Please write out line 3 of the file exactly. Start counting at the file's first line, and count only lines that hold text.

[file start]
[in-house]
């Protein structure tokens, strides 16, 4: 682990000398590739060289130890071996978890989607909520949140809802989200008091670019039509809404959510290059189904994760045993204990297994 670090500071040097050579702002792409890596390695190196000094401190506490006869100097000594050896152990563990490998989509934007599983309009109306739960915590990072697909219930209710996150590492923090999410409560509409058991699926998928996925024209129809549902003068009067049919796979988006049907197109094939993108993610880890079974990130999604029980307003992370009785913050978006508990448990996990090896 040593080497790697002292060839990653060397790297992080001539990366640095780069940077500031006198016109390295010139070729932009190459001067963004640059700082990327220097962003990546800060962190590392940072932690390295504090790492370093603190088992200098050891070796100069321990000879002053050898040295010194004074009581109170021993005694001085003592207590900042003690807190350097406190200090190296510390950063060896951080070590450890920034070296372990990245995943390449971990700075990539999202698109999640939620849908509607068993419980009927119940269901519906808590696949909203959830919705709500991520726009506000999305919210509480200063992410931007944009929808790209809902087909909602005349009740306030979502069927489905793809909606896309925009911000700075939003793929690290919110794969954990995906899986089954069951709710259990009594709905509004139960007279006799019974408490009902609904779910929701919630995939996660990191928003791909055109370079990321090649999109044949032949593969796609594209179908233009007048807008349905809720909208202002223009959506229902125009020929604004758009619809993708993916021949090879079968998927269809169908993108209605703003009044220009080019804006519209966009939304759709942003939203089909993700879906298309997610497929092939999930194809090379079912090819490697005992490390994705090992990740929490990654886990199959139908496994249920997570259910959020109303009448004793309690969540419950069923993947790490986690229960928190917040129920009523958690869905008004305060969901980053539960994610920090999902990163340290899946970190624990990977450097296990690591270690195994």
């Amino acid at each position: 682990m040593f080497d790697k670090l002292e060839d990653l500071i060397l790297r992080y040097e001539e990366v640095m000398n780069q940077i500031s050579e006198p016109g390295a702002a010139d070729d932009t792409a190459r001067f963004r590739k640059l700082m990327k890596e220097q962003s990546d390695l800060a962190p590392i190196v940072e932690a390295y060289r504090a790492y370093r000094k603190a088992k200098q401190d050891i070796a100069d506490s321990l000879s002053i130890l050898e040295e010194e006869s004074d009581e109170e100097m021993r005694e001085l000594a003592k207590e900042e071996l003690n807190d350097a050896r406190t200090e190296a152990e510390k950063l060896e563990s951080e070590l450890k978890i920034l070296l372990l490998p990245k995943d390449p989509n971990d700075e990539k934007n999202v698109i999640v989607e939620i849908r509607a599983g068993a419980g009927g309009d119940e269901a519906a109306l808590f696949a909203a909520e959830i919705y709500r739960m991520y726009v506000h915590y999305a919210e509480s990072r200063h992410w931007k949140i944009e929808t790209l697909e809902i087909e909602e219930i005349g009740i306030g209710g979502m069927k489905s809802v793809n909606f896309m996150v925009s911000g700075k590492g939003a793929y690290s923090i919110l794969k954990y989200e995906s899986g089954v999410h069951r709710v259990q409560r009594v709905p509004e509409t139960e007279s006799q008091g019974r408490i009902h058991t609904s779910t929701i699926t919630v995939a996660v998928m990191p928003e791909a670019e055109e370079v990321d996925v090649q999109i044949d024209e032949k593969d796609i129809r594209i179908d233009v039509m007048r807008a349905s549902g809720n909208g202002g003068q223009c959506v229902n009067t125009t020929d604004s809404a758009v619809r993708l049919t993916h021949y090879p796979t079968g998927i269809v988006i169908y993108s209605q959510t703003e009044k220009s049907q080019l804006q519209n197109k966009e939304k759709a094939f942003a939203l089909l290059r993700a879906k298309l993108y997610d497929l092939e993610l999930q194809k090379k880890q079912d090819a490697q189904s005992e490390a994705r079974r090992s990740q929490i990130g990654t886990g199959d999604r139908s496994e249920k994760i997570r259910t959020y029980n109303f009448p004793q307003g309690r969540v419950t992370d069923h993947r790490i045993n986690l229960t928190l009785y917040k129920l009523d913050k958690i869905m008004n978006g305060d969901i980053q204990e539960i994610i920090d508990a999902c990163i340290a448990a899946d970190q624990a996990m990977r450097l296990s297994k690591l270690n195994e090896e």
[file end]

């Amino acid at each position: 682990m040593f080497d790697k670090l002292e060839d990653l500071i060397l790297r992080y040097e001539e990366v640095m000398n780069q940077i500031s050579e006198p016109g390295a702002a010139d070729d932009t792409a190459r001067f963004r590739k640059l700082m990327k890596e220097q962003s990546d390695l800060a962190p590392i190196v940072e932690a390295y060289r504090a790492y370093r000094k603190a088992k200098q401190d050891i070796a100069d506490s321990l000879s002053i130890l050898e040295e010194e006869s004074d009581e109170e100097m021993r005694e001085l000594a003592k207590e900042e071996l003690n807190d350097a050896r406190t200090e190296a152990e510390k950063l060896e563990s951080e070590l450890k978890i920034l070296l372990l490998p990245k995943d390449p989509n971990d700075e990539k934007n999202v698109i999640v989607e939620i849908r509607a599983g068993a419980g009927g309009d119940e269901a519906a109306l808590f696949a909203a909520e959830i919705y709500r739960m991520y726009v506000h915590y999305a919210e509480s990072r200063h992410w931007k949140i944009e929808t790209l697909e809902i087909e909602e219930i005349g009740i306030g209710g979502m069927k489905s809802v793809n909606f896309m996150v925009s911000g700075k590492g939003a793929y690290s923090i919110l794969k954990y989200e995906s899986g089954v999410h069951r709710v259990q409560r009594v709905p509004e509409t139960e007279s006799q008091g019974r408490i009902h058991t609904s779910t929701i699926t919630v995939a996660v998928m990191p928003e791909a670019e055109e370079v990321d996925v090649q999109i044949d024209e032949k593969d796609i129809r594209i179908d233009v039509m007048r807008a349905s549902g809720n909208g202002g003068q223009c959506v229902n009067t125009t020929d604004s809404a758009v619809r993708l049919t993916h021949y090879p796979t079968g998927i269809v988006i169908y993108s209605q959510t703003e009044k220009s049907q080019l804006q519209n197109k966009e939304k759709a094939f942003a939203l089909l290059r993700a879906k298309l993108y997610d497929l092939e993610l999930q194809k090379k880890q079912d090819a490697q189904s005992e490390a994705r079974r090992s990740q929490i990130g990654t886990g199959d999604r139908s496994e249920k994760i997570r259910t959020y029980n109303f009448p004793q307003g309690r969540v419950t992370d069923h993947r790490i045993n986690l229960t928190l009785y917040k129920l009523d913050k958690i869905m008004n978006g305060d969901i980053q204990e539960i994610i920090d508990a999902c990163i340290a448990a899946d970190q624990a996990m990977r450097l296990s297994k690591l270690n195994e090896e």